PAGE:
Canadian Forest Service Publications
Forest health monitoring in west-central Canada in 1996. 1997. Brandt, J.P. Natural Resources Canada, Canadian Forest Service, Northern Forestry Centre, Edmonton, Alberta. Information Report NOR-X-351.
Issued by: Northern Forestry Centre
Catalog ID: 11633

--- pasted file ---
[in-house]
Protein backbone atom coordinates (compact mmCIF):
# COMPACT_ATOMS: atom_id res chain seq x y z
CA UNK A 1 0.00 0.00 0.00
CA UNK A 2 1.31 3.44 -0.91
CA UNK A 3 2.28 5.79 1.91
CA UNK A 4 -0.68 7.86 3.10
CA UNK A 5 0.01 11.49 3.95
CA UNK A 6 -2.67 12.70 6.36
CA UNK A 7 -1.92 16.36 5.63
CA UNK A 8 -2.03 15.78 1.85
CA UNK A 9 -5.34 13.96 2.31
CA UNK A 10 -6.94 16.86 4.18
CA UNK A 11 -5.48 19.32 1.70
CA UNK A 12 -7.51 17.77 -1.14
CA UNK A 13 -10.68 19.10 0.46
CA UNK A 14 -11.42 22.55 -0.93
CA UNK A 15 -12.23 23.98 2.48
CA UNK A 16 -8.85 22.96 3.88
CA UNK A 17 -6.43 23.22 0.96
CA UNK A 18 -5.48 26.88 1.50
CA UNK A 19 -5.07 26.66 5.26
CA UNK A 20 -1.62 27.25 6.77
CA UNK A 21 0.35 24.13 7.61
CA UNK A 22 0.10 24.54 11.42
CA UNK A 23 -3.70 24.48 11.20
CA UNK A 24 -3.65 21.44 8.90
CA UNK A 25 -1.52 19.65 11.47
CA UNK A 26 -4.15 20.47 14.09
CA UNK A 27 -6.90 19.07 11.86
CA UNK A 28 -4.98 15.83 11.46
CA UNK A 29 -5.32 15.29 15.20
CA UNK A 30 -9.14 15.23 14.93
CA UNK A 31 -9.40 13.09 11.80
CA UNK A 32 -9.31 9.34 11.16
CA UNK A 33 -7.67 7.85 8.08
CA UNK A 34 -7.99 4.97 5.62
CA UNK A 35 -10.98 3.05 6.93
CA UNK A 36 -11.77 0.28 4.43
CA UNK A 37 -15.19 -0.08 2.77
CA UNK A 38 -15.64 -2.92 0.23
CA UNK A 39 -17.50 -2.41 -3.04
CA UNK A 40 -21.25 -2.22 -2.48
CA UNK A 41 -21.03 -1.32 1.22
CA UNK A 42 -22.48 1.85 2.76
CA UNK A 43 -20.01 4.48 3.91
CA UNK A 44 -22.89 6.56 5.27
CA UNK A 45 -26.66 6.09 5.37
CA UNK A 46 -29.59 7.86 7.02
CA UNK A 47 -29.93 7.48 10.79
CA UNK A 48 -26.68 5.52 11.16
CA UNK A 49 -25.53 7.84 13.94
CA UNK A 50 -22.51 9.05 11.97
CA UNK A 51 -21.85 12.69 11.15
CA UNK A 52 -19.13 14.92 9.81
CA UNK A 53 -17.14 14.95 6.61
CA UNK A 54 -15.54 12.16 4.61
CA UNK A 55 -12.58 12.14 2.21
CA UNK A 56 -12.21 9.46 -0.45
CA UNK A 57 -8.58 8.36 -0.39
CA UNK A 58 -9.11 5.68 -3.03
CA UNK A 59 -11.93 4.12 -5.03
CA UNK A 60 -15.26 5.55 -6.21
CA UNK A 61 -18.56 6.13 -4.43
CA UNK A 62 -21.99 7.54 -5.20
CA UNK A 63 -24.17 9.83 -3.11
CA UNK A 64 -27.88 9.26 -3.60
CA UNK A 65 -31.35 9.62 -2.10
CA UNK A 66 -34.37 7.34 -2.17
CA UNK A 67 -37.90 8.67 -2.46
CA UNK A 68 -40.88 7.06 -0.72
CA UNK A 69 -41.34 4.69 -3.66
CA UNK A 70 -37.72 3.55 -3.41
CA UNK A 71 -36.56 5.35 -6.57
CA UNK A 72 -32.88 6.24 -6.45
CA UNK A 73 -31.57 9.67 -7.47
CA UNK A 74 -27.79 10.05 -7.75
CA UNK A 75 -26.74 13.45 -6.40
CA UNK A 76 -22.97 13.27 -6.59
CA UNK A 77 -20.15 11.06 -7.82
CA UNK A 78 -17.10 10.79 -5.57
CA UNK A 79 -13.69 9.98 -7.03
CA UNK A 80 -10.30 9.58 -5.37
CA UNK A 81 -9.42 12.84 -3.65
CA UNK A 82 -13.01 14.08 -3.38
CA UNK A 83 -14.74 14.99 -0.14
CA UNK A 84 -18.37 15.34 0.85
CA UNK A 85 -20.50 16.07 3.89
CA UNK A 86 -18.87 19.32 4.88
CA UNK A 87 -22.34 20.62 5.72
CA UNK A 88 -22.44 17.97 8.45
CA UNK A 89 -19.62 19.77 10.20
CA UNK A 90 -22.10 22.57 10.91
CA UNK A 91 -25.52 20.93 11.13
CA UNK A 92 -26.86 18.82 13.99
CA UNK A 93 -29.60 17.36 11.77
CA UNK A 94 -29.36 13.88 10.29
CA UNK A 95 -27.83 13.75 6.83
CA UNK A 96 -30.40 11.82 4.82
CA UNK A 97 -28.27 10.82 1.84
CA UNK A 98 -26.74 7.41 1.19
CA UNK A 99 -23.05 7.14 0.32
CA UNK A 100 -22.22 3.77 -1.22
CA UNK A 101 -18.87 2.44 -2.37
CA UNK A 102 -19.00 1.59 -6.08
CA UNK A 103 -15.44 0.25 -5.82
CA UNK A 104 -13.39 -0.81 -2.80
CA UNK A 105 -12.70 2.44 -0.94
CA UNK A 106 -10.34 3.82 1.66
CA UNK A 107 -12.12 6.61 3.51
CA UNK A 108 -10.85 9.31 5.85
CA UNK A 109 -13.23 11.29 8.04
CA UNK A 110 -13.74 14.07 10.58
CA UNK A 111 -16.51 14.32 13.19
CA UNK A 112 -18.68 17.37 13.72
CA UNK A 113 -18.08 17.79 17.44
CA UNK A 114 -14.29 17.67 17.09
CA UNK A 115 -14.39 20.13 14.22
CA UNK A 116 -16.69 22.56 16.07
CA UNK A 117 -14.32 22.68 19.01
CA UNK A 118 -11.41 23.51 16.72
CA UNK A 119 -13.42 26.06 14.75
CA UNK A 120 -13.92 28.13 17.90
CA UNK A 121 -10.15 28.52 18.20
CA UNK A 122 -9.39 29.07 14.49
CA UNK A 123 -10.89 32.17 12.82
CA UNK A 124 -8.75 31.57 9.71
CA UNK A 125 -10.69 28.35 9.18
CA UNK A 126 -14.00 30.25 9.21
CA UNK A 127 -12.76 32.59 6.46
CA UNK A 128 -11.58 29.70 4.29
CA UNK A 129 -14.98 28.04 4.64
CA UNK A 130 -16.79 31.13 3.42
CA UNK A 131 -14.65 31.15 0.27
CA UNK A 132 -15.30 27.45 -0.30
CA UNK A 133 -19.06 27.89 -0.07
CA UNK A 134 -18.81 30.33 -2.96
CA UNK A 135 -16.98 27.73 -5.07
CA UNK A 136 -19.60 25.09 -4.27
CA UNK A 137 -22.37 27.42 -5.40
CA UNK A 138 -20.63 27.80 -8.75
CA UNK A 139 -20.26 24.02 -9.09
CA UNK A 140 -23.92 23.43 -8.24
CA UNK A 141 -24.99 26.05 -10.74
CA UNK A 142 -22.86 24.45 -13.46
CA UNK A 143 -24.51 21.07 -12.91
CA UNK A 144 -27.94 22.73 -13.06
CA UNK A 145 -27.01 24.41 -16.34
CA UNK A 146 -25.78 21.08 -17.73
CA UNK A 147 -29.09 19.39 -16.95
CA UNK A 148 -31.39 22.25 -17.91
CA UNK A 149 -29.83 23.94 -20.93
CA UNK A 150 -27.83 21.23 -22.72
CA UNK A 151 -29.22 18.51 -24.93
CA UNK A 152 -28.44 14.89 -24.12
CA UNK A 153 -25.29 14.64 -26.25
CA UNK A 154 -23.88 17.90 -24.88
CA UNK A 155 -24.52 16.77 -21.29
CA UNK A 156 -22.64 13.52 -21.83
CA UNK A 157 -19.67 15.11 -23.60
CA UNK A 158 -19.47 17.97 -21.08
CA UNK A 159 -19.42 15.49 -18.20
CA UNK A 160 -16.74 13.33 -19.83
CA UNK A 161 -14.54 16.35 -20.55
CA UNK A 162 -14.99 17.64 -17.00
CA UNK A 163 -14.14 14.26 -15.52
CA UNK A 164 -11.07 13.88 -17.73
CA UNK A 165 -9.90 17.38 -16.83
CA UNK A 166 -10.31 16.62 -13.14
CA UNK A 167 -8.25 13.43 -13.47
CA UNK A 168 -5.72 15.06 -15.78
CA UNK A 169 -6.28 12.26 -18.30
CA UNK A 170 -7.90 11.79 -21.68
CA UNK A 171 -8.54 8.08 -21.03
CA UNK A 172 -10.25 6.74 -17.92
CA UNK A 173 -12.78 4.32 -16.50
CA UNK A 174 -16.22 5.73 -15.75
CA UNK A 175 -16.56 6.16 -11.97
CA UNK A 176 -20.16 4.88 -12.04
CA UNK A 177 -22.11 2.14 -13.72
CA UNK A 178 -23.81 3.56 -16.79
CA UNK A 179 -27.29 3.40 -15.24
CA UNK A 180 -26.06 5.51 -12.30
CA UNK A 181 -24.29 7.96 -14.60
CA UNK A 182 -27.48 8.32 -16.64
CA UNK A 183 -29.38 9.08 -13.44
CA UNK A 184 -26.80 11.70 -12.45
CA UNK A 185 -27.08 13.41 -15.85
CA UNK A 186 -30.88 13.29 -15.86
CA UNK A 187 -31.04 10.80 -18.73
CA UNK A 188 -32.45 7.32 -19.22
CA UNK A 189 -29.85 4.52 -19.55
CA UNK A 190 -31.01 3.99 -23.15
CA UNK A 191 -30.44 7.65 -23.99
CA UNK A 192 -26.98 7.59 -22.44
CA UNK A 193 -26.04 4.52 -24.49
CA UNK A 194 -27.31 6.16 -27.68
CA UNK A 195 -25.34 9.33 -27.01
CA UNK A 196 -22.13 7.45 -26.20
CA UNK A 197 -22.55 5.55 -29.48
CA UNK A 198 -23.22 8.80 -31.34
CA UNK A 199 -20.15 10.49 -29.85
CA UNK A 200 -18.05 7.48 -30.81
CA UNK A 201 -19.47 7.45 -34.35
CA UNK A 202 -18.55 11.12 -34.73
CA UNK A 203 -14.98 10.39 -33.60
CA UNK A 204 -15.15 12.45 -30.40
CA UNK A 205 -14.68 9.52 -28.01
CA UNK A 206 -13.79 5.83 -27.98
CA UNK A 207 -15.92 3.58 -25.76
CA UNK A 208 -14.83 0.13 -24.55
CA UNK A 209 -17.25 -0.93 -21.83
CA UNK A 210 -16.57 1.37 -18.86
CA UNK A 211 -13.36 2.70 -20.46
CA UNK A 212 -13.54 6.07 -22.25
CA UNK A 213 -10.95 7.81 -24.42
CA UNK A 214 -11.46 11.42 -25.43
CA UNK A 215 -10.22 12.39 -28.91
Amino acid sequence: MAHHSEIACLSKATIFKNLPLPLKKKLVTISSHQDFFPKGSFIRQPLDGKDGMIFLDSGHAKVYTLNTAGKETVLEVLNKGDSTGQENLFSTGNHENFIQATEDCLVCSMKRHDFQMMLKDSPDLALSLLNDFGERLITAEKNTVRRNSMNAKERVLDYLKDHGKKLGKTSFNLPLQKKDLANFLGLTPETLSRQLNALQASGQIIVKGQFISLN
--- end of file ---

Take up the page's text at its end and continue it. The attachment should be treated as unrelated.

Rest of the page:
Results of forest health monitoring activities in Alberta, Saskatchewan, Manitoba, and the Northwest Territories are summarized for 1996. These results are based on assessments made on 17 permanent biomonitoring plots and assessments of major forest disturbances. Brief descriptions are given of major forest disturbances in the region, including forest tent caterpillar (Malacosoma disstria Hbn.), which defoliated 411 855 ha of trembling aspen forests; lodgepole pine dwarf mistletoe (Arceuthobium americanum Nutt. ex Engelm.), which causes severe disease on 428 541 ha of pine forests; spruce budworm (Choristoneura fumiferana [Clem.]), which defoliated 760 131 ha of white spruce–balsam fir forests; and forest fires, which destroyed 492 027 ha. Current climatic data from across the region are compared to 30-year normals for a number of parameters. Details of the assessments completed on the 17 permanent biomonitoring plots in the region are also given. Generally, tree condition of jack pine, lodgepole pine, white spruce, and trembling aspen on the biomonitoring plots was good, with most trees having less than 25% crown damage. Annual mortality rates were within the range of 0.4–3.3%. The state of regeneration on the biomonitoring plots is also discussed. Descriptions of the current status of quarantine pests in Canada of concern to the forestry sector are given.